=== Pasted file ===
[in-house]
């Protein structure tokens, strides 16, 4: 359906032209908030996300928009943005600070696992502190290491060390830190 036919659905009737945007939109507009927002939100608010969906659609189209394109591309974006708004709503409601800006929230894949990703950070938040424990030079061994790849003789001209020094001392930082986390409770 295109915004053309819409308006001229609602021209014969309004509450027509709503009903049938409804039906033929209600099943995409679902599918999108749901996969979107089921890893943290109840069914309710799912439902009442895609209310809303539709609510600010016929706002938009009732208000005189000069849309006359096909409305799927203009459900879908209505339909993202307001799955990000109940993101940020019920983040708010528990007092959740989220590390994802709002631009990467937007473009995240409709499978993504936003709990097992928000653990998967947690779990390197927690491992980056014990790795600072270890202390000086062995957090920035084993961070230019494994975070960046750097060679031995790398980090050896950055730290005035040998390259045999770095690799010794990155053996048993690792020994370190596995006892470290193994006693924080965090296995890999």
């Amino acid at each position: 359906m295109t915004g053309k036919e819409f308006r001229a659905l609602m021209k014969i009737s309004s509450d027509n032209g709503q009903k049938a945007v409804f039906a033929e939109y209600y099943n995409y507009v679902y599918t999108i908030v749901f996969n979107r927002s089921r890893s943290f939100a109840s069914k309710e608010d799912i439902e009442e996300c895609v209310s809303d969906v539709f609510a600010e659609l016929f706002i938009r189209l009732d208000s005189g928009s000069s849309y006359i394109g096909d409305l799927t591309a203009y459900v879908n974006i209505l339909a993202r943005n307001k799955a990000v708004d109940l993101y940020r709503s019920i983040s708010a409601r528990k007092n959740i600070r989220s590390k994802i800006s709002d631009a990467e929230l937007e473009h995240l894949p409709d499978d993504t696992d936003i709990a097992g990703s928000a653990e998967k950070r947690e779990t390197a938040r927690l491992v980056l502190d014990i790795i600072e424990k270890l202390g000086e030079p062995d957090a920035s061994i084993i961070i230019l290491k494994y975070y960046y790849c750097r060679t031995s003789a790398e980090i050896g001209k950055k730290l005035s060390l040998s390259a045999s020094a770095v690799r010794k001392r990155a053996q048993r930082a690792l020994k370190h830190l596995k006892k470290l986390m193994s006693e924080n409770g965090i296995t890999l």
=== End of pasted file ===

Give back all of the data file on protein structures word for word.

[in-house]
């Protein structure tokens, strides 16, 4: 359906032209908030996300928009943005600070696992502190290491060390830190 036919659905009737945007939109507009927002939100608010969906659609189209394109591309974006708004709503409601800006929230894949990703950070938040424990030079061994790849003789001209020094001392930082986390409770 295109915004053309819409308006001229609602021209014969309004509450027509709503009903049938409804039906033929209600099943995409679902599918999108749901996969979107089921890893943290109840069914309710799912439902009442895609209310809303539709609510600010016929706002938009009732208000005189000069849309006359096909409305799927203009459900879908209505339909993202307001799955990000109940993101940020019920983040708010528990007092959740989220590390994802709002631009990467937007473009995240409709499978993504936003709990097992928000653990998967947690779990390197927690491992980056014990790795600072270890202390000086062995957090920035084993961070230019494994975070960046750097060679031995790398980090050896950055730290005035040998390259045999770095690799010794990155053996048993690792020994370190596995006892470290193994006693924080965090296995890999």
């Amino acid at each position: 359906m295109t915004g053309k036919e819409f308006r001229a659905l609602m021209k014969i009737s309004s509450d027509n032209g709503q009903k049938a945007v409804f039906a033929e939109y209600y099943n995409y507009v679902y599918t999108i908030v749901f996969n979107r927002s089921r890893s943290f939100a109840s069914k309710e608010d799912i439902e009442e996300c895609v209310s809303d969906v539709f609510a600010e659609l016929f706002i938009r189209l009732d208000s005189g928009s000069s849309y006359i394109g096909d409305l799927t591309a203009y459900v879908n974006i209505l339909a993202r943005n307001k799955a990000v708004d109940l993101y940020r709503s019920i983040s708010a409601r528990k007092n959740i600070r989220s590390k994802i800006s709002d631009a990467e929230l937007e473009h995240l894949p409709d499978d993504t696992d936003i709990a097992g990703s928000a653990e998967k950070r947690e779990t390197a938040r927690l491992v980056l502190d014990i790795i600072e424990k270890l202390g000086e030079p062995d957090a920035s061994i084993i961070i230019l290491k494994y975070y960046y790849c750097r060679t031995s003789a790398e980090i050896g001209k950055k730290l005035s060390l040998s390259a045999s020094a770095v690799r010794k001392r990155a053996q048993r930082a690792l020994k370190h830190l596995k006892k470290l986390m193994s006693e924080n409770g965090i296995t890999l």